A Journalist Drowning In Ads

As I have explained, half of my duties have changed departments. I don’t want to be too specific, but on the weekends I had a whole different job other than my main job of writing for entertainment. I was still writing on the weekends, it required someone with knowledge of AP Style and a less creative writer’s mind.

However, my weekend job has been moved to advertising. The woman who does this during the week has been permanently moved to advertising. She has the next few days off so I am covering her shift. The corporate company that owns my newspaper felt it necessary to cut out the end of the assembly line. I used to turn in my work to copy editors. Now that is considered unnecessary. Bad move. Corrections have to be run more often and that takes up costly space.

Anyway, about my first day in advertising. (If you are in advertising, please do not take offense, this was just my experience in my specific office, I am not trying to stereotype or offend.)

The advertising and classifieds department is on a whole different floor. When I walked in, I was stunned immediately.

There are four times as many people working in the same amount of space as the newsroom. Too say the least, it was a bit crowded. Every desk was half or a quarter the size of the desks in the newsroom. Almost every single person had on a headset and was talking rather loudly (to be heard over the others) and typing fast and nonchalantly. I asked a question to a random stranger with a headset and got a blank stare then a response of, “Pitbull puppies ready in time for Christmas?” I asked what that meant and stood there for longer than I want to admit before I realized he was looking right through me, as if I wasn’t there.

Several minutes later I find the desk/cattle trough that is now my new location. The woman sitting there was apparently waiting for me. She hands me some papers and attempts to explain how to do the work. I looked at her and feigned interest for what seemed like forever before I could get the word in that I already knew how to do this.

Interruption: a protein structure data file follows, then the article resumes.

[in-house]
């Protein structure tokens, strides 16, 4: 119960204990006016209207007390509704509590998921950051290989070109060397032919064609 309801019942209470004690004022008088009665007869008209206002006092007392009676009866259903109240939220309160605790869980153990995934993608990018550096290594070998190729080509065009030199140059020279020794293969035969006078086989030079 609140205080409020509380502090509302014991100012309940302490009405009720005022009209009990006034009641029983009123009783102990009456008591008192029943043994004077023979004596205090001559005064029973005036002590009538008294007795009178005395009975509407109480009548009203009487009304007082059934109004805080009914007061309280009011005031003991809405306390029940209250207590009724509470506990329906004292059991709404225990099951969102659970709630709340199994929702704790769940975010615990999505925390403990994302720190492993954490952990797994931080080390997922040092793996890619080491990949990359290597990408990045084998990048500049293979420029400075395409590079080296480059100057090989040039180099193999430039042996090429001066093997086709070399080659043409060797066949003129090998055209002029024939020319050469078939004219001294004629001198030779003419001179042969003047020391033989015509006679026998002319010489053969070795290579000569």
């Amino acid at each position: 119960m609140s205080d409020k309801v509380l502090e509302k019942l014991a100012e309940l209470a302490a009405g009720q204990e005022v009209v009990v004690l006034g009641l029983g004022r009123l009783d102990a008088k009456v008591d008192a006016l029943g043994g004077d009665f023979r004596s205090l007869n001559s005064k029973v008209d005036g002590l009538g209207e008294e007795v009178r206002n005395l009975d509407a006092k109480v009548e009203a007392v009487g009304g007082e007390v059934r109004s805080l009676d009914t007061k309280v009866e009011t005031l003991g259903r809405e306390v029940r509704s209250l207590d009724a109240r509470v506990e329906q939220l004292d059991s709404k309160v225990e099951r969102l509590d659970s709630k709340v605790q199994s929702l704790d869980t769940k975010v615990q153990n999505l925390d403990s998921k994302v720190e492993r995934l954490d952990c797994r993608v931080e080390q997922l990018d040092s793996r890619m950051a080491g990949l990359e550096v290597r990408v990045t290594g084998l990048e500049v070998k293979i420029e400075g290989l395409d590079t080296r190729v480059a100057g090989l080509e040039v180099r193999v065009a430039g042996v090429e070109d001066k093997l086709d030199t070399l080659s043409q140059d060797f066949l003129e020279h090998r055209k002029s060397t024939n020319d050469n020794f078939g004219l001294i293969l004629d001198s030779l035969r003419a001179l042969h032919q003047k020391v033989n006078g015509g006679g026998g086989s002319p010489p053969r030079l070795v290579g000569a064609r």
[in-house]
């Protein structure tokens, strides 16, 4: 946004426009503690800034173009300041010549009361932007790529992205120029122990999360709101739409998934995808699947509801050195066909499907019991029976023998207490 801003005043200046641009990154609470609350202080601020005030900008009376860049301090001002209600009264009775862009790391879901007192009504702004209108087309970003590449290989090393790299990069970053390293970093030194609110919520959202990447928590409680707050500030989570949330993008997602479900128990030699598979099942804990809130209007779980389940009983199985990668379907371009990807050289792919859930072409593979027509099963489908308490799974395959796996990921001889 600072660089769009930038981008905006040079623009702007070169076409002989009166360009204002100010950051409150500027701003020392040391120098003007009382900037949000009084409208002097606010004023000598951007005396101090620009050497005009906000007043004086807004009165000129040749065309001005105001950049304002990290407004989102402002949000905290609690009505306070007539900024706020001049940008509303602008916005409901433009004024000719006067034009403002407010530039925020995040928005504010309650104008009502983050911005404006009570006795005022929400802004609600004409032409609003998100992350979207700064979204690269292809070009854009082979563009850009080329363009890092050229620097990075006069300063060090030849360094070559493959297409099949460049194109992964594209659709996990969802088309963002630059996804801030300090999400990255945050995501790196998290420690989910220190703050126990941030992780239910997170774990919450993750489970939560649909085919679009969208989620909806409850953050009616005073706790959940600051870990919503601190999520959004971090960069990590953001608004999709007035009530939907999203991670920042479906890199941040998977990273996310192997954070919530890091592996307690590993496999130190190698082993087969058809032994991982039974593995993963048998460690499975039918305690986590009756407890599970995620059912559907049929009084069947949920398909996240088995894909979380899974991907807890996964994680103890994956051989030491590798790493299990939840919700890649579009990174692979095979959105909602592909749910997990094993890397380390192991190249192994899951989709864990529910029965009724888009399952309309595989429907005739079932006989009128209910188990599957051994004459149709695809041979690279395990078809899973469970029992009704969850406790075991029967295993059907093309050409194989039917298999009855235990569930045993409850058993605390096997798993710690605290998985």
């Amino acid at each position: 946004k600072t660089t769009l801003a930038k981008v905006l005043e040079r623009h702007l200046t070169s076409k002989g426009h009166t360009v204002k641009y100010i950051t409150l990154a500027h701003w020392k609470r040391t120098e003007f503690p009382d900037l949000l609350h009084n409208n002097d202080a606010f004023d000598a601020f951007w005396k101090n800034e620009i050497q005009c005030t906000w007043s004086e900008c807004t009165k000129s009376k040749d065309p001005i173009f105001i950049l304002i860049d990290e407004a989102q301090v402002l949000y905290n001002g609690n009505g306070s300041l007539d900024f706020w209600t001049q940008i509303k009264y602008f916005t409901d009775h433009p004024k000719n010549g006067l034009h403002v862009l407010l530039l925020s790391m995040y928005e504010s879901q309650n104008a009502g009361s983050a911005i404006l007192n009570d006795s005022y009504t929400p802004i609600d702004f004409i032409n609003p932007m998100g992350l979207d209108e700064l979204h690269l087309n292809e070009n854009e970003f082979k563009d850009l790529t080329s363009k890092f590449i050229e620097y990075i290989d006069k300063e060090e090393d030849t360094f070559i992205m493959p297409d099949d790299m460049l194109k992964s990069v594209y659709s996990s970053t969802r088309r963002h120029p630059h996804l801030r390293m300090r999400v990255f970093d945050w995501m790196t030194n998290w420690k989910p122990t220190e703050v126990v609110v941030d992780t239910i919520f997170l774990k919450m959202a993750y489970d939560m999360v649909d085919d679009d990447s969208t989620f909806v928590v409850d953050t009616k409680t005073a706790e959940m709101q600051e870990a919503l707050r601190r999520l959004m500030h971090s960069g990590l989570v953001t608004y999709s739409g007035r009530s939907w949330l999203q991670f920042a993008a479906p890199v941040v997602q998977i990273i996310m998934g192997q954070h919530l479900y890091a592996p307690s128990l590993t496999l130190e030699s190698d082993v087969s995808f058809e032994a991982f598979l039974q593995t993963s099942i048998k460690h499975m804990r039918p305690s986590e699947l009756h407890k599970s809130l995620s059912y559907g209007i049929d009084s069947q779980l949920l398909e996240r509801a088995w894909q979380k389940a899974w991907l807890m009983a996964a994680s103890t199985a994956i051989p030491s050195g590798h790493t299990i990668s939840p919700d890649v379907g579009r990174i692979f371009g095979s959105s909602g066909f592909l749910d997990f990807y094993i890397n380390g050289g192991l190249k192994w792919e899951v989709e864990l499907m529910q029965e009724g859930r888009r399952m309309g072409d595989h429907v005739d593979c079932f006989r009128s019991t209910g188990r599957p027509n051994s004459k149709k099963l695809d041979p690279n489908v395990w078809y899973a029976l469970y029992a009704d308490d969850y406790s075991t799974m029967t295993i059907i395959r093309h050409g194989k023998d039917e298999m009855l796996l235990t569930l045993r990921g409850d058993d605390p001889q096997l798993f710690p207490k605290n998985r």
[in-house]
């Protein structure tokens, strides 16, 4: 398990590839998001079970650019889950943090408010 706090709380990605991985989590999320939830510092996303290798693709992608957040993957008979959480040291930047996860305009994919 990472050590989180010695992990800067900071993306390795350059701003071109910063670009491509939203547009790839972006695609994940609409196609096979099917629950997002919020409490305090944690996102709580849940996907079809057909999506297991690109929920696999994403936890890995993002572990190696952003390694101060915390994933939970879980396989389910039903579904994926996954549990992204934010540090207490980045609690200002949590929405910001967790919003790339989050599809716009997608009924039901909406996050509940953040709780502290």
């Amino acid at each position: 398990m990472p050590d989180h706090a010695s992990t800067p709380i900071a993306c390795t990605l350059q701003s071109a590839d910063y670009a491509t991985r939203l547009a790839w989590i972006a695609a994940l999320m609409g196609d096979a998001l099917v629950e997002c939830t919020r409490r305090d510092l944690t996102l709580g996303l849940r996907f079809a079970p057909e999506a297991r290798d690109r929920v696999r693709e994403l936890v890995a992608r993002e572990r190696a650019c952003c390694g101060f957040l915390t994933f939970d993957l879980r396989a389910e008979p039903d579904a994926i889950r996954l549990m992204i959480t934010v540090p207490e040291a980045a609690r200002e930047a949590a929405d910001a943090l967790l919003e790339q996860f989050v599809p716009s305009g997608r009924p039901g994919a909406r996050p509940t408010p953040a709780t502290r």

She told me there were two others that are being trained right now, they have some of the workload and walked away.

I tried to organize my desk, pile papers together and figure out what the hell was going on in the middle of this noisy and rude environment.

I worked for about an hour before I decided to find my “helpers”. I wish I hadn’t. These helpers are designed to work in advertising, where you leave everything the way the consumer wants it. Not so, in my work. Corrections for grammatical errors and more needs to be done.

I peeked over the shoulder of one of my helpers and couldn’t hide my gasp. They were actually making my job harder. I would have to go through their work as well as double-check mine at the end of the day (since there were no copy editors anymore.)

One of them turned around at the sound of my gasp and I smiled. I asked them politely enough to finish the one they were working on and give the rest to me. They looked relieved and obviously had other work to do. They turned back around without another look at me for the rest of the day. The day got worse, with the combination of another paper’s work now done at my desk.

Then it got better. My co-worker, another writer from the newsroom came down to help. We were out of there 2 hours after the deadline, attempting to straighten out all the kinks.

No one in advertising knew what they were doing. To be fair, this was sprung on them as much as it was us, with little time to prepare. But what a God-awful day. I can only hope Saturday will be less eventful.

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One response to “A Journalist Drowning In Ads

  1. Wow, what a stressful day! You have my sympathy lol….But look at it as a learning experience…wasn’t doesn’t kill you makes you stronger…when you get through this you will be better off….enough cliches for you hahahahah

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